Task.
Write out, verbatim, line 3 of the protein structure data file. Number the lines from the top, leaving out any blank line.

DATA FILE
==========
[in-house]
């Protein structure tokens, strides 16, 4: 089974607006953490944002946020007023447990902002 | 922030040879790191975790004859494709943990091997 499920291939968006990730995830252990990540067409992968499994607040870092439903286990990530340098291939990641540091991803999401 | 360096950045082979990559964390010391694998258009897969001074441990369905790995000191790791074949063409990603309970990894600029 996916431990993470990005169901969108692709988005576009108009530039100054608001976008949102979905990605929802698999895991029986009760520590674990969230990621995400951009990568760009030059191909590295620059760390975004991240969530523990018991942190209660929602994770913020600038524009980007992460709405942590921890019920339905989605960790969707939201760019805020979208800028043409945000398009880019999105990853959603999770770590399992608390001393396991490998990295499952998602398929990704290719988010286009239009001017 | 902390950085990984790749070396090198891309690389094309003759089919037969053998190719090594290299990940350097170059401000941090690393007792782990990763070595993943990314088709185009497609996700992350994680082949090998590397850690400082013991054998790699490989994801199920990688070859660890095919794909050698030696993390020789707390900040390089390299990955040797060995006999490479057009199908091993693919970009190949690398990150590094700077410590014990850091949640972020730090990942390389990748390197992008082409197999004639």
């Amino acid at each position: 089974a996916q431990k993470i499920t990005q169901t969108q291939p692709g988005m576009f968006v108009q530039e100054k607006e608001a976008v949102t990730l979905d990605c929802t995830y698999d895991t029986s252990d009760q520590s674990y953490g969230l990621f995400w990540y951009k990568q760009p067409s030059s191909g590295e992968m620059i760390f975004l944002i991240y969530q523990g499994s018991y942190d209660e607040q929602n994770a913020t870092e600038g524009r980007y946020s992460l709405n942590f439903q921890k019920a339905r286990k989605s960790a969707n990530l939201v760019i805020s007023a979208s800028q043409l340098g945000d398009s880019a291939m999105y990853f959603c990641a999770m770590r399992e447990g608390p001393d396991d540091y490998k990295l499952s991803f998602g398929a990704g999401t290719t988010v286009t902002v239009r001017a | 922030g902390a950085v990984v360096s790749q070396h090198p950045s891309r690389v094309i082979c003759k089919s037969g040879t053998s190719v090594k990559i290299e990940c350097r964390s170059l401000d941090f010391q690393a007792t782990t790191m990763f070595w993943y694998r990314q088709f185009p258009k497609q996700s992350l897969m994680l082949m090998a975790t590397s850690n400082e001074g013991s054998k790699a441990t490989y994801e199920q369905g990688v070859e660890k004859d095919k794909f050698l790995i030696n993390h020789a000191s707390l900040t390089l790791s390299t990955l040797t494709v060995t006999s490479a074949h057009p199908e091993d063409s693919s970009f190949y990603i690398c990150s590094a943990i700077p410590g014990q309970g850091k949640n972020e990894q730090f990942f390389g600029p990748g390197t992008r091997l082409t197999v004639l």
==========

């Amino acid at each position: 089974a996916q431990k993470i499920t990005q169901t969108q291939p692709g988005m576009f968006v108009q530039e100054k607006e608001a976008v949102t990730l979905d990605c929802t995830y698999d895991t029986s252990d009760q520590s674990y953490g969230l990621f995400w990540y951009k990568q760009p067409s030059s191909g590295e992968m620059i760390f975004l944002i991240y969530q523990g499994s018991y942190d209660e607040q929602n994770a913020t870092e600038g524009r980007y946020s992460l709405n942590f439903q921890k019920a339905r286990k989605s960790a969707n990530l939201v760019i805020s007023a979208s800028q043409l340098g945000d398009s880019a291939m999105y990853f959603c990641a999770m770590r399992e447990g608390p001393d396991d540091y490998k990295l499952s991803f998602g398929a990704g999401t290719t988010v286009t902002v239009r001017a | 922030g902390a950085v990984v360096s790749q070396h090198p950045s891309r690389v094309i082979c003759k089919s037969g040879t053998s190719v090594k990559i290299e990940c350097r964390s170059l401000d941090f010391q690393a007792t782990t790191m990763f070595w993943y694998r990314q088709f185009p258009k497609q996700s992350l897969m994680l082949m090998a975790t590397s850690n400082e001074g013991s054998k790699a441990t490989y994801e199920q369905g990688v070859e660890k004859d095919k794909f050698l790995i030696n993390h020789a000191s707390l900040t390089l790791s390299t990955l040797t494709v060995t006999s490479a074949h057009p199908e091993d063409s693919s970009f190949y990603i690398c990150s590094a943990i700077p410590g014990q309970g850091k949640n972020e990894q730090f990942f390389g600029p990748g390197t992008r091997l082409t197999v004639l």